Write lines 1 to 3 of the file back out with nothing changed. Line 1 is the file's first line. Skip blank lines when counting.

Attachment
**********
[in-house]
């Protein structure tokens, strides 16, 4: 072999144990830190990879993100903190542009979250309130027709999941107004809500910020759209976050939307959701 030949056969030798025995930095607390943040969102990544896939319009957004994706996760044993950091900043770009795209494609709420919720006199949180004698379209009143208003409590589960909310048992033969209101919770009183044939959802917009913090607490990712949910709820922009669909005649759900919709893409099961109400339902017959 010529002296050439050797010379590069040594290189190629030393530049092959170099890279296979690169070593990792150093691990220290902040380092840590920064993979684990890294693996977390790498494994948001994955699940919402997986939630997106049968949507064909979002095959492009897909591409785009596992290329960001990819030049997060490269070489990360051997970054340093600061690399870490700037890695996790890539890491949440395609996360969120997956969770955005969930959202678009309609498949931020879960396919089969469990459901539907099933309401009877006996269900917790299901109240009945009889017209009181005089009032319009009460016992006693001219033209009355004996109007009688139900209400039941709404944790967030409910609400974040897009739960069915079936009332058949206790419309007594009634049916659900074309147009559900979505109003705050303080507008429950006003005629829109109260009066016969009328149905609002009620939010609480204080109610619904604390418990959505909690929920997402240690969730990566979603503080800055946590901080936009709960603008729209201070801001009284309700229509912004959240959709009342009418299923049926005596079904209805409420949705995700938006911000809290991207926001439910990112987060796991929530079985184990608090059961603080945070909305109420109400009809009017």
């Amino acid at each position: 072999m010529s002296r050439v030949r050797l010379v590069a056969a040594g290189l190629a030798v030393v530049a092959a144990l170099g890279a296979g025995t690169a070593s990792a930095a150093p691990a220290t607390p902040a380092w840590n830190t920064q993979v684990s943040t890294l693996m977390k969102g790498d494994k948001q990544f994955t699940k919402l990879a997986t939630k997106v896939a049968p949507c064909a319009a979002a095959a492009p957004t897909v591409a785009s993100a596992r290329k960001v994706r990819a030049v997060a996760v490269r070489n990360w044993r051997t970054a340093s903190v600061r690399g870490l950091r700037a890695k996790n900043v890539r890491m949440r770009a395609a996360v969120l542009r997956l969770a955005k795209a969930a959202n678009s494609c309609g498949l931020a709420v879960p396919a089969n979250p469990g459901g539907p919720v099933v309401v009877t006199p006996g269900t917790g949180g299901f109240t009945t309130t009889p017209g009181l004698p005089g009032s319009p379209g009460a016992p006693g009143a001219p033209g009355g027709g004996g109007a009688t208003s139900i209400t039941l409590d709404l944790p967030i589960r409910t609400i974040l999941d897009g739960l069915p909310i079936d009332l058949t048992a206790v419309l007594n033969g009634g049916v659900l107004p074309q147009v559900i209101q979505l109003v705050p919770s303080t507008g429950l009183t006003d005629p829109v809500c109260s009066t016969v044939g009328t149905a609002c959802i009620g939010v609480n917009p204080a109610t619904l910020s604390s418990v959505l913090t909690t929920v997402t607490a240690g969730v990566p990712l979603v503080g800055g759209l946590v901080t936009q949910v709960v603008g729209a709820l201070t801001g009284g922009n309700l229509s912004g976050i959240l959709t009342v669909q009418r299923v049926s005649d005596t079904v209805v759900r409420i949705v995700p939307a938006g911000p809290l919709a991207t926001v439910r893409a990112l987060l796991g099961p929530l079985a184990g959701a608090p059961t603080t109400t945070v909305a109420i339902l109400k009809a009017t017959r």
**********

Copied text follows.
[in-house]
């Protein structure tokens, strides 16, 4: 072999144990830190990879993100903190542009979250309130027709999941107004809500910020759209976050939307959701 030949056969030798025995930095607390943040969102990544896939319009957004994706996760044993950091900043770009795209494609709420919720006199949180004698379209009143208003409590589960909310048992033969209101919770009183044939959802917009913090607490990712949910709820922009669909005649759900919709893409099961109400339902017959 010529002296050439050797010379590069040594290189190629030393530049092959170099890279296979690169070593990792150093691990220290902040380092840590920064993979684990890294693996977390790498494994948001994955699940919402997986939630997106049968949507064909979002095959492009897909591409785009596992290329960001990819030049997060490269070489990360051997970054340093600061690399870490700037890695996790890539890491949440395609996360969120997956969770955005969930959202678009309609498949931020879960396919089969469990459901539907099933309401009877006996269900917790299901109240009945009889017209009181005089009032319009009460016992006693001219033209009355004996109007009688139900209400039941709404944790967030409910609400974040897009739960069915079936009332058949206790419309007594009634049916659900074309147009559900979505109003705050303080507008429950006003005629829109109260009066016969009328149905609002009620939010609480204080109610619904604390418990959505909690929920997402240690969730990566979603503080800055946590901080936009709960603008729209201070801001009284309700229509912004959240959709009342009418299923049926005596079904209805409420949705995700938006911000809290991207926001439910990112987060796991929530079985184990608090059961603080945070909305109420109400009809009017």
């Amino acid at each position: 072999m010529s002296r050439v030949r050797l010379v590069a056969a040594g290189l190629a030798v030393v530049a092959a144990l170099g890279a296979g025995t690169a070593s990792a930095a150093p691990a220290t607390p902040a380092w840590n830190t920064q993979v684990s943040t890294l693996m977390k969102g790498d494994k948001q990544f994955t699940k919402l990879a997986t939630k997106v896939a049968p949507c064909a319009a979002a095959a492009p957004t897909v591409a785009s993100a596992r290329k960001v994706r990819a030049v997060a996760v490269r070489n990360w044993r051997t970054a340093s903190v600061r690399g870490l950091r700037a890695k996790n900043v890539r890491m949440r770009a395609a996360v969120l542009r997956l969770a955005k795209a969930a959202n678009s494609c309609g498949l931020a709420v879960p396919a089969n979250p469990g459901g539907p919720v099933v309401v009877t006199p006996g269900t917790g949180g299901f109240t009945t309130t009889p017209g009181l004698p005089g009032s319009p379209g009460a016992p006693g009143a001219p033209g009355g027709g004996g109007a009688t208003s139900i209400t039941l409590d709404l944790p967030i589960r409910t609400i974040l999941d897009g739960l069915p909310i079936d009332l058949t048992a206790v419309l007594n033969g009634g049916v659900l107004p074309q147009v559900i209101q979505l109003v705050p919770s303080t507008g429950l009183t006003d005629p829109v809500c109260s009066t016969v044939g009328t149905a609002c959802i009620g939010v609480n917009p204080a109610t619904l910020s604390s418990v959505l913090t909690t929920v997402t607490a240690g969730v990566p990712l979603v503080g800055g759209l946590v901080t936009q949910v709960v603008g729209a709820l201070t801001g009284g922009n309700l229509s912004g976050i959240l959709t009342v669909q009418r299923v049926s005649d005596t079904v209805v759900r409420i949705v995700p939307a938006g911000p809290l919709a991207t926001v439910r893409a990112l987060l796991g099961p929530l079985a184990g959701a608090p059961t603080t109400t945070v909305a109420i339902l109400k009809a009017t017959r």